In the 2000 movie Bounce, Ben Affleck tries to encourage Gwyneth Paltrow, who is struggling to face life as a new widow with two small children. She tells him how scared she is to move forward in her life. Ben answers her fears with one of my favorite lines: “It isn’t brave unless you’re afraid.”
Unless you’re a person who struggles mightily with fear, you may not grasp the magnitude of this statement. For me, this line unlocked a new reality: bravery doesn’t mean accomplishing feats without feeling afraid. Real courage is performing challenging feats in spite of our fear.
I have spent the majority of my life thinking I was a coward because I am afraid of so many things. I fear my children dying horrific deaths. I fear speaking in public and would rather die than sing karaoke. I fear losing my job. I fear cancer. I fear losing my husband. I fear breaking my leg skiing. I fear snakes. I fear disappointing God. My ultimate fear: that I will prove to be a complete coward if I am called upon to rescue another human being and cannot rise to the challenge. I fear I will choose to rescue myself instead.
How can we find courage to face the world, trusting in God’s wings of protection, when all around us prayers go unanswered and bad things still happen? Psalm 91 paints a vivid picture of this tension. It also provides God’s best answer for our fear: “I will protect those who trust in my name.” By bathing my mind in the reality that God is faithful no matter what life circumstances come my way, I find courage to face everything that makes me afraid.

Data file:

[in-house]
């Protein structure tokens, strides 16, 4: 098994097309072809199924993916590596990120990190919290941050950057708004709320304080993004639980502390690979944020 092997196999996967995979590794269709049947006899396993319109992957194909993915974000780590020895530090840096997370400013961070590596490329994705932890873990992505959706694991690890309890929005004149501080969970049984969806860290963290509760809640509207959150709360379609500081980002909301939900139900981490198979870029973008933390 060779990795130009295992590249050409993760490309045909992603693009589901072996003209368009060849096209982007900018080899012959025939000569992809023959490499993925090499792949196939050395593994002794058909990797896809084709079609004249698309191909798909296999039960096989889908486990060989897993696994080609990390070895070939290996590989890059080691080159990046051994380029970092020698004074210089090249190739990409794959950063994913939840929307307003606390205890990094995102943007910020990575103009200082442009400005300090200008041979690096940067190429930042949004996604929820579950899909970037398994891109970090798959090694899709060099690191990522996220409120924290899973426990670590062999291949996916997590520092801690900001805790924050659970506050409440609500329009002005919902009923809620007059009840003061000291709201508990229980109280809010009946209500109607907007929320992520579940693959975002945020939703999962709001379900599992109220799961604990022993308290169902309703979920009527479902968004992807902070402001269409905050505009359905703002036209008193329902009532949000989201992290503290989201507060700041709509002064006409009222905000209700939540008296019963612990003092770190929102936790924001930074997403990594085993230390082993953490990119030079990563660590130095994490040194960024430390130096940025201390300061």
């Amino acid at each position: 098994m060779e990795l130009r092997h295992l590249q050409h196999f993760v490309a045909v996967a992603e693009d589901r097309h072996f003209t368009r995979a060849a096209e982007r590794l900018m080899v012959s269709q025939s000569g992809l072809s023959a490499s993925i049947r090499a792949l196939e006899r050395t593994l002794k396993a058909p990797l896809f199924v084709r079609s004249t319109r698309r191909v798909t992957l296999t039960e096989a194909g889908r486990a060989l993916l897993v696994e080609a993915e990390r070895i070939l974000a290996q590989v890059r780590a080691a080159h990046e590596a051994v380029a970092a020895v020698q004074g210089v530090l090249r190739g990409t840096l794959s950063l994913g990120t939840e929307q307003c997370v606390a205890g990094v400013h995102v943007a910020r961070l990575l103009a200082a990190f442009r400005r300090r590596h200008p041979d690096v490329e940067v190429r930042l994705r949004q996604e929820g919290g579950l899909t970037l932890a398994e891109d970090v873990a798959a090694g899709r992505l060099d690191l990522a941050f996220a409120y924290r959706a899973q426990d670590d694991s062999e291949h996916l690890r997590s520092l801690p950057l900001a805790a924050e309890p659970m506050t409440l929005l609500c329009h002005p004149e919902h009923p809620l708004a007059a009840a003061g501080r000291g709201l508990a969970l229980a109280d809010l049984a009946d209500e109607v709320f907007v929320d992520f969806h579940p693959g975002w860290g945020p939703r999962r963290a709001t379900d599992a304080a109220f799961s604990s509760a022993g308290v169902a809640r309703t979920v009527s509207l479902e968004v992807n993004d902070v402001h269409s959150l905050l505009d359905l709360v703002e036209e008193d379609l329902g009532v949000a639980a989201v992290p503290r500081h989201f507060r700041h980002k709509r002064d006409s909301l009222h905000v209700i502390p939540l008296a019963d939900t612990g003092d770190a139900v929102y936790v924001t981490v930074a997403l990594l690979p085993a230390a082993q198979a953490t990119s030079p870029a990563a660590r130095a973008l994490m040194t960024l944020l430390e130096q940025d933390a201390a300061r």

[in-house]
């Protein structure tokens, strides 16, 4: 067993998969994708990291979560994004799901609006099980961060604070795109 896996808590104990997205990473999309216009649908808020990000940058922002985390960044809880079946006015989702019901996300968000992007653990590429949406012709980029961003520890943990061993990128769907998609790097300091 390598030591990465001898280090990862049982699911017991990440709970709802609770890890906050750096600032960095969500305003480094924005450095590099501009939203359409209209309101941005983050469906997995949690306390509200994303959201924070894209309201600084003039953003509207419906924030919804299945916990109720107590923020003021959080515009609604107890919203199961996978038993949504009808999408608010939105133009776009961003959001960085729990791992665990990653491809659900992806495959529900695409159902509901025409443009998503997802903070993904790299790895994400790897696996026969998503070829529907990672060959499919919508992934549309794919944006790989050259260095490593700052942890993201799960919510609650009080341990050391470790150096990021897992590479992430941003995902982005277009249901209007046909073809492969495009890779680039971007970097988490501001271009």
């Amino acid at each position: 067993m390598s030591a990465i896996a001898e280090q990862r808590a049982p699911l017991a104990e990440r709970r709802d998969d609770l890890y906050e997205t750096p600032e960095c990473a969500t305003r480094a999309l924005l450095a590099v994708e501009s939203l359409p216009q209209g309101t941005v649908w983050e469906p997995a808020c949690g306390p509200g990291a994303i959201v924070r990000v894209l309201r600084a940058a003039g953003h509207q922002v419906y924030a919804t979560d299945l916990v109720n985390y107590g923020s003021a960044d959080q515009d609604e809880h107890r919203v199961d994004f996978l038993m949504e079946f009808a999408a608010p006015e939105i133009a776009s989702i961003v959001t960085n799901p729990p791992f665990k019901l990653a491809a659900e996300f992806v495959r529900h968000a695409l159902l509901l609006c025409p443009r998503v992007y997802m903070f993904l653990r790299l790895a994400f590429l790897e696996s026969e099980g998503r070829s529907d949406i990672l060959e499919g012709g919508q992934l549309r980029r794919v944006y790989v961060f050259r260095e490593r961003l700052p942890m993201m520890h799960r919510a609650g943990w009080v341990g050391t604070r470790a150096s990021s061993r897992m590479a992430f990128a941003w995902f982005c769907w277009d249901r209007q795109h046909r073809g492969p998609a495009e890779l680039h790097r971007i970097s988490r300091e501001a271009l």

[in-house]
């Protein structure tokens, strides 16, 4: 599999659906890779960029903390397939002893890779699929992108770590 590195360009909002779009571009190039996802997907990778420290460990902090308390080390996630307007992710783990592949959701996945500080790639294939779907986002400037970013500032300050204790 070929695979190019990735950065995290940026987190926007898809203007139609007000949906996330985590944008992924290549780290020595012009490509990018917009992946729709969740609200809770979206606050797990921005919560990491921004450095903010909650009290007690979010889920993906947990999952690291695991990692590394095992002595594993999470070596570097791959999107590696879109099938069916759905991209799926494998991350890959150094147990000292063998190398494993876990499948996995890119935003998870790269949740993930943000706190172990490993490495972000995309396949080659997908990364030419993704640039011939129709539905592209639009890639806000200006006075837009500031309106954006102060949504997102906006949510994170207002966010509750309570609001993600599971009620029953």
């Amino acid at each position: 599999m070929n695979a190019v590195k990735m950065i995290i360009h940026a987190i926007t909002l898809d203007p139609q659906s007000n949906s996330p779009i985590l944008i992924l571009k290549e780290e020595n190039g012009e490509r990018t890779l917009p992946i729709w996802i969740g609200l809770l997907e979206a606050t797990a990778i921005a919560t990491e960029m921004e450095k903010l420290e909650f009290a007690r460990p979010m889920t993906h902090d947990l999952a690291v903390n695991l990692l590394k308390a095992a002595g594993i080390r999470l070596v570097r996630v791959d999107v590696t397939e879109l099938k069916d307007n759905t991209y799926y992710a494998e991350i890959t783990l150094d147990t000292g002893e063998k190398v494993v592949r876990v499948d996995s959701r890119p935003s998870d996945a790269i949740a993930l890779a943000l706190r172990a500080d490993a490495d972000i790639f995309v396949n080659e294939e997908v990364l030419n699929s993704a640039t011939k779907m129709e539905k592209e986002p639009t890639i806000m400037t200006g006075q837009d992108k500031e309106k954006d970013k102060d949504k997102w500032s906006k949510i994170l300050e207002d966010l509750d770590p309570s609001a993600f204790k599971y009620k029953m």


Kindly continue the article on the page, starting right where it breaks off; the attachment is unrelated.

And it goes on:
Sherry Surratt, CEO of MOPS International and author of the forthcoming book BraveMom, knows what I’m talking about. In her article, “What Does Your Brave Look Like?” Sherry admits to being less than courageous—like me. Being a mom takes more courage than anything else I’ve ever been required to do in my life. And most of the courage that’s required of us is to trust that God is good, and that he has our children’s best interests at heart.
Amy Simpson, a beloved colleague and contributor to TCW, is one of the most courageous women I know. After years of living under the specter of her mother’s schizophrenia, Amy courageously wrote about her experience of growing up with a mom who struggled with profound mental illness in her book, Troubled Minds. In choosing to courageously expose her family’s heartache and struggle, Amy has given a gift to the church in understanding how to minister to people with mental illness. In “Want to Live Fearlessly?” Amy offers another gift—the benefits of a life coach. If you’ve ever wondered how to get better at doing life, be sure to read her piece.